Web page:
Minnesota’s first medical marijuana patients say the relief they’ve gotten from their newly legalized medication has been worth the high prices, long drives and awkward conversations.

“The change in my life has been incredible,” said Marguerite Norton Furlong of Mahtomedi, who enrolled in the program in August to treat her Crohn’s disease and muscle spasms. “I pretty much went from not being able to leave my house … for me to be sitting here, at this time of the day, talking with all of you, is a very happy day.”

Norton Furlong was one of five patients who gathered Monday at Minnesota Medical Solutions’ clinic in downtown Minneapolis to share their experiences with medical cannabis in the hope of easing some of the lingering stigma that still surrounds the drug.

Minnesota legalized medical marijuana on July 1 and the first months of the program were shaky, marked by low enrollment, rising prices and doctors and clinics that balked at certifying patients to use a drug the federal government still considers an illicit substance.

For Norton Furlong, medical cannabis has meant the difference between being housebound for long stretches of the day and being able to travel for work, join in family holiday gatherings or just go to her kids’ soccer games.

Before, she said, she’d have to explain, “ ‘Mom’s sick, mom’s not feeling well.’ You’d just tell your children, ‘This is Mom’s bad day. I won’t be able to make it,’ and that’s a sad feeling to have. Now, [I’m] able to say, ‘When do you want me to be there?’ ”

Sarah Wellington, a mother of three from St. Paul, uses medical cannabis to treat the multiple sclerosis that had sometimes confined her to bed.

For her, the new treatment “meant trips to the park, it meant we went fishing, we went out, we did things. I went to school conferences,” she said. “It’s made a huge improvement in my ability to stay out past 6:15, because I’m not in so much pain from the constant spasms.”

Wellington is a teacher, and the idea of discussing her cannabis use in public was the source of “a huge amount of fear.” She said she doesn’t use her medication during school hours, even though that often means she is in pain by the end of the school day.

“It was interesting, telling my 13-year-old that I take medical cannabis,” she said. “That’s why I’m talking, so that it can be a conversation that other families have.”

For Jessica Blake of Duluth, who is battling a cancerous brain tumor, medical marijuana not only eased the pain and nausea of her treatments, it helped her regain her sense of self.

Before she enrolled in the medical cannabis program in July, “I had what I called my dark days. My dark days were not depressed, but they were when I couldn’t problem-solve. I couldn’t manage my own medication and someone had to stay with me all the time,” said Blake, a middle school social studies teacher.

“Two weeks after I started taking [cannabis], I started to be able to stay alone, problem-solve, my handwriting is just like it used to be, I can take care of my dog, which is wonderful. I also have hopes now of going back to work. I never would have had that before.”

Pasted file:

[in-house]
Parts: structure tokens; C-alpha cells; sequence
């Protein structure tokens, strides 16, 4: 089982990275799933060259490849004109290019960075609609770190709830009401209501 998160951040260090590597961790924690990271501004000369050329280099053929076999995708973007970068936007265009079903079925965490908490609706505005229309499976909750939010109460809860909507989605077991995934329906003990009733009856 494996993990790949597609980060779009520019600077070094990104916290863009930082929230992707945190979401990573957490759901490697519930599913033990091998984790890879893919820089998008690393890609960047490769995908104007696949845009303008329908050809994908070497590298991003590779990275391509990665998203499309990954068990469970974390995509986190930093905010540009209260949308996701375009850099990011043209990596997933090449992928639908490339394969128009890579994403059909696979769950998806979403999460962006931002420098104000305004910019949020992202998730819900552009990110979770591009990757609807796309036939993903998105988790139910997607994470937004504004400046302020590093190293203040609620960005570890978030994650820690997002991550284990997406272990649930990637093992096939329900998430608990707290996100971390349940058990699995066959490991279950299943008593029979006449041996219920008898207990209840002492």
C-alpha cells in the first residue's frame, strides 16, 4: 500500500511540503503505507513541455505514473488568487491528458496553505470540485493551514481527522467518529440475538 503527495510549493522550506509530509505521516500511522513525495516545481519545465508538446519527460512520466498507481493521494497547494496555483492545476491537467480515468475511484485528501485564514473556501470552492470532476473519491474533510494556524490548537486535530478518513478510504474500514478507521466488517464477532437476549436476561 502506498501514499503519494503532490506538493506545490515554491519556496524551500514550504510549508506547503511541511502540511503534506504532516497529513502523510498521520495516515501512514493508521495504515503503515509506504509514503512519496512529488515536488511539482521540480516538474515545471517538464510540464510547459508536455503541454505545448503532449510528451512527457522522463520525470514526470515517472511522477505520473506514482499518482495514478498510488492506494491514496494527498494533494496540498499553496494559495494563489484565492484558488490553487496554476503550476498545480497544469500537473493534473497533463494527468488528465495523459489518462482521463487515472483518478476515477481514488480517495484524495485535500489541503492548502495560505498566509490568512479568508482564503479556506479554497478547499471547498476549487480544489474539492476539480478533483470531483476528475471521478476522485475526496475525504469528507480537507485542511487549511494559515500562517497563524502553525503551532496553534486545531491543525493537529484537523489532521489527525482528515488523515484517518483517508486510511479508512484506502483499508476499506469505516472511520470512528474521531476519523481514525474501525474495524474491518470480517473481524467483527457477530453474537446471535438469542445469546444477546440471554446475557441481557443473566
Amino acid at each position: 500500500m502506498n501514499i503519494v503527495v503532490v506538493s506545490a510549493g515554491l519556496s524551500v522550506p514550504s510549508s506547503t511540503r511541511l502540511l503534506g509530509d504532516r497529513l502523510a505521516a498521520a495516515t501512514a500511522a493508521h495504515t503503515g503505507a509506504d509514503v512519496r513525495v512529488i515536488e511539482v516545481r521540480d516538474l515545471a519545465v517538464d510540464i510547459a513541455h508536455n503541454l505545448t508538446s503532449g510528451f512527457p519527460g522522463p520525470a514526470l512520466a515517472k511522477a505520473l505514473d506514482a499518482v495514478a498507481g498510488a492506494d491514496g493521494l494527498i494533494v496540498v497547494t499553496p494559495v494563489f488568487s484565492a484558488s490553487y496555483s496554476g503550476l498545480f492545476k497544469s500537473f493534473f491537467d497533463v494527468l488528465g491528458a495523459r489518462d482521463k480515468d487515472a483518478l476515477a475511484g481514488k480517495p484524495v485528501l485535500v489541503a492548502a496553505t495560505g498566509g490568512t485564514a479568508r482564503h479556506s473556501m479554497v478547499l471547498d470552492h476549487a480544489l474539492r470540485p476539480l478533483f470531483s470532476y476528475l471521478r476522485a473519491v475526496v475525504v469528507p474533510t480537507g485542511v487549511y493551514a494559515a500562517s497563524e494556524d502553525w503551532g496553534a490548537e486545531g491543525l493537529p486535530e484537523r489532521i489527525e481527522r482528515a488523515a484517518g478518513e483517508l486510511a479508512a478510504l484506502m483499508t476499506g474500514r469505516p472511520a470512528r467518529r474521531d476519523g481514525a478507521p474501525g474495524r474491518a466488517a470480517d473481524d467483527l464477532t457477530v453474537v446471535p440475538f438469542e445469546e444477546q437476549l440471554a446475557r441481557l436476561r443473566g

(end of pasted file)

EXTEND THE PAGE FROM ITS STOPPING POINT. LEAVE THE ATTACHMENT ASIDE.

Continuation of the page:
Now, when her friends come to her house, she said, they come for a visit, or a hike, or a meal — not to take care of her.

“My friends and family have seen dramatic changes in me,” she said. “My friend came over one day, and I said something sassy, and she said ‘You have your Jess-ness back.’ ”

Expanding the program

Medical cannabis has been legal for months, but patients still worry about how their employers, friends, family and doctors will react. Of the five MinnMed patients, four had to switch doctors to find someone to certify them to enroll with the Office of Medical Cannabis.

Minnesota’s medical cannabis program is one of the most restrictive in the nation. To enroll in the program, a medical professional must certify that a patient has one of nine qualifying conditions. Medical marijuana is grown by two companies, selected by the state, and sold at three clinics run by those companies. Cannabis can only be sold in pills, liquids or oils — not the raw plant material.

Next August, the Minnesota Health Department will expand the program to people suffering intractable pain — a move that could bring thousands of new patients into the program. Five more clinics are scheduled to open around the state by next summer.

The price of a month’s supply of medical cannabis can range from less than $100 to more than $1,000, depending on the patient and the condition. Unlike other prescriptions, no insurance plan covers the cost, and three of the five patients Monday said they try to spread a month’s supply of medication across two months.

That’s what Patrick McClellan has been doing. He was one of the first patients waiting to pick up his prescription when the Minneapolis clinic opened its doors at midnight on July 1.

Since then, he said, the vaporizer he carries on a chain around his neck has not only eased the painful spasms of his muscular dystrophy, but has helped him wean off some of his prescriptions and reduce the dosage of others.

“My neurologist told me that I now look better than I have in the last 10 years,” he said.